Are you an investor or a trader?
Are you an investor or a trader? Do you have the stomach to make counterintuitive decisions? All of this is made more difficult by a once in 40-year event…
Higher for longer, that is the new word on the street about interest rates. We had become accustomed over the past decade to interest rates rising for a short period of time, only to fall again (usually with a little help from the Fed) to reinvigorate a stalling economy that the stimulus of low, even ultralow interest rates, had kept humming. Now, facing for the first time in decades serious inflation, the Fed is at it again pushing up interest rates to stall an economy in an attempt to lower inflation. The problem is, the driver(s) of inflation is not simply an overheated economy. I won’t get into all of the minutiae of the myriad of inflation drivers because (1) you didn’t sign up for a graduate school economics course; (2) It gets very political and I am sure I will upset someone (probably myself too), and (3) after the shock of 2022’s interest rate rocket ship (the once in 40 years event), investors can benefit from higher yields, and at some future point, even the potential for capital appreciation from these higher yields across the bond universe.
Money market funds have been the beneficiary of the rising rates, and for clients that have any near-term liquidity needs, it has been a benefit to finally receive some yield on these funds. But, here is where some investors need to be cautious. As appealing as these rates may be, long term investors are better off staying with their strategic asset allocation and not fall into the trap of having funds earmarked for growth sitting in money market…no matter how appealing the returns. Why? It is a rare investor who can look into their crystal ball and know when the stock market is going to go up (equity market capital appreciation), and interest rates are going to go down (bond market capital appreciation). While money markets finally have better returns that can be hard to resist, when rates go down…so will the money market yield, and investors may be losing their opportunity to go against their intuition and invest in bonds better suited to the inexorable peak in the Fed’s rate hikes. To use a sports analogy, money markets are great at playing defense, but they also play no offense (unlike bonds, they cannot appreciate in value when interest rates fall).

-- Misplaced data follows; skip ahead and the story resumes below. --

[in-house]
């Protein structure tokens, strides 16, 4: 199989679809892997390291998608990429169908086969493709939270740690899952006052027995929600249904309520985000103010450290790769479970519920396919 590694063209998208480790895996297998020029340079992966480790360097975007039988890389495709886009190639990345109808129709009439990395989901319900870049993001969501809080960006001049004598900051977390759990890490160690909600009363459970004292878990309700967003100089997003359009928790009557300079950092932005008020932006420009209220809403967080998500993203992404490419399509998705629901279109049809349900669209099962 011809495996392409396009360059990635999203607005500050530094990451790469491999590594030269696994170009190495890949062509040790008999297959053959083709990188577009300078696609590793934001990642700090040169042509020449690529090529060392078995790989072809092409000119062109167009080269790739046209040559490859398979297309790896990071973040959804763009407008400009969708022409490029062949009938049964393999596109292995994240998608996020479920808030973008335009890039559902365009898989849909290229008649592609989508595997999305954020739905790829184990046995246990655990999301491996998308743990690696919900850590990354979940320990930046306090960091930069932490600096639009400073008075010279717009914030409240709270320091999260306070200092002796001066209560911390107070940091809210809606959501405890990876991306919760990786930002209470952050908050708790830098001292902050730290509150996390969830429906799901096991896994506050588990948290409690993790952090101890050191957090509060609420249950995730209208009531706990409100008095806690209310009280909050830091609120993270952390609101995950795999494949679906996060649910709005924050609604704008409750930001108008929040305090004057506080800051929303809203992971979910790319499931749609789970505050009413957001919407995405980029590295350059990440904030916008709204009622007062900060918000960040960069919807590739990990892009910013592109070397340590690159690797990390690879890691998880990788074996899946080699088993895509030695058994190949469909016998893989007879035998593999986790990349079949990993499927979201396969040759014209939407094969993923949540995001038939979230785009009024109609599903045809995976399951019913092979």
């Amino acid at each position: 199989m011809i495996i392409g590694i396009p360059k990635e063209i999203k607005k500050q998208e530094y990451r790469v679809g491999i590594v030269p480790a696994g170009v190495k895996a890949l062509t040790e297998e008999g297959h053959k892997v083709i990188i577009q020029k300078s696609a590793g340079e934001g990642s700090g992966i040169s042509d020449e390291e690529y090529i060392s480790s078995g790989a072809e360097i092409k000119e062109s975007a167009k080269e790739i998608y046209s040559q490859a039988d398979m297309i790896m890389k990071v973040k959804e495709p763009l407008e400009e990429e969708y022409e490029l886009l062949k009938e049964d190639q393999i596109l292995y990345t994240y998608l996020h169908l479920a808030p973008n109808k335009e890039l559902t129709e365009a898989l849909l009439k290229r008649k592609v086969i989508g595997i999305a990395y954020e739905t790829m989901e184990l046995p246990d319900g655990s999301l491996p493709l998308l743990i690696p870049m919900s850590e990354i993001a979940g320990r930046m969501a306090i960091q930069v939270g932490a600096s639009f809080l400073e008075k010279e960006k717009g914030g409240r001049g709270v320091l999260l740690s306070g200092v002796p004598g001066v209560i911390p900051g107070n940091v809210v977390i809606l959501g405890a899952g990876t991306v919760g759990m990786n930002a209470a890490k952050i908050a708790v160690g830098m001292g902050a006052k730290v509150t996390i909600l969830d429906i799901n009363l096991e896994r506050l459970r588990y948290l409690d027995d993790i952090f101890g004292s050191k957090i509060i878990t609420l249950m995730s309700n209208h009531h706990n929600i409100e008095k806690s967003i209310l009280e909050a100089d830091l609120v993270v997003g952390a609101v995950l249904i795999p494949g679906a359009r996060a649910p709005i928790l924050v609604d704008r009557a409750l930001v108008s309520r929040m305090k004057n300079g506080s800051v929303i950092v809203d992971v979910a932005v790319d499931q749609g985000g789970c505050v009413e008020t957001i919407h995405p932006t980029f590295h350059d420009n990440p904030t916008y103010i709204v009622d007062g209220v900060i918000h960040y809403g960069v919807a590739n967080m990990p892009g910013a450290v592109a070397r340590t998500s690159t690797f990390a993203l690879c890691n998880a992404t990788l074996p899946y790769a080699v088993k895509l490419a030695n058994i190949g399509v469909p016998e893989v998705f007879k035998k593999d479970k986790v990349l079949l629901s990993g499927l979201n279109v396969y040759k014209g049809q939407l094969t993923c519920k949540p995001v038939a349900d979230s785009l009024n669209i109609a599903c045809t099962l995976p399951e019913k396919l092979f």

Duration is a statistical tool to measure the rate or amount a bond or bond portfolio’s price changes due to interest rate changes. In the event an allocation to bonds makes sense for a client’s objective, we use this tool to model how a portfolio may behave based upon historic data and forward looking assumptions. In addition to providing cash flow from their yield, bonds can dampen a portfolio’s value when equities are drawing down. Having suffered through the worst bond market in 40 years, it may be time to look at embracing the opportunity the bond market provides.
We appreciate your friendship and business.
We are, sincerely yours,
Dave & Drew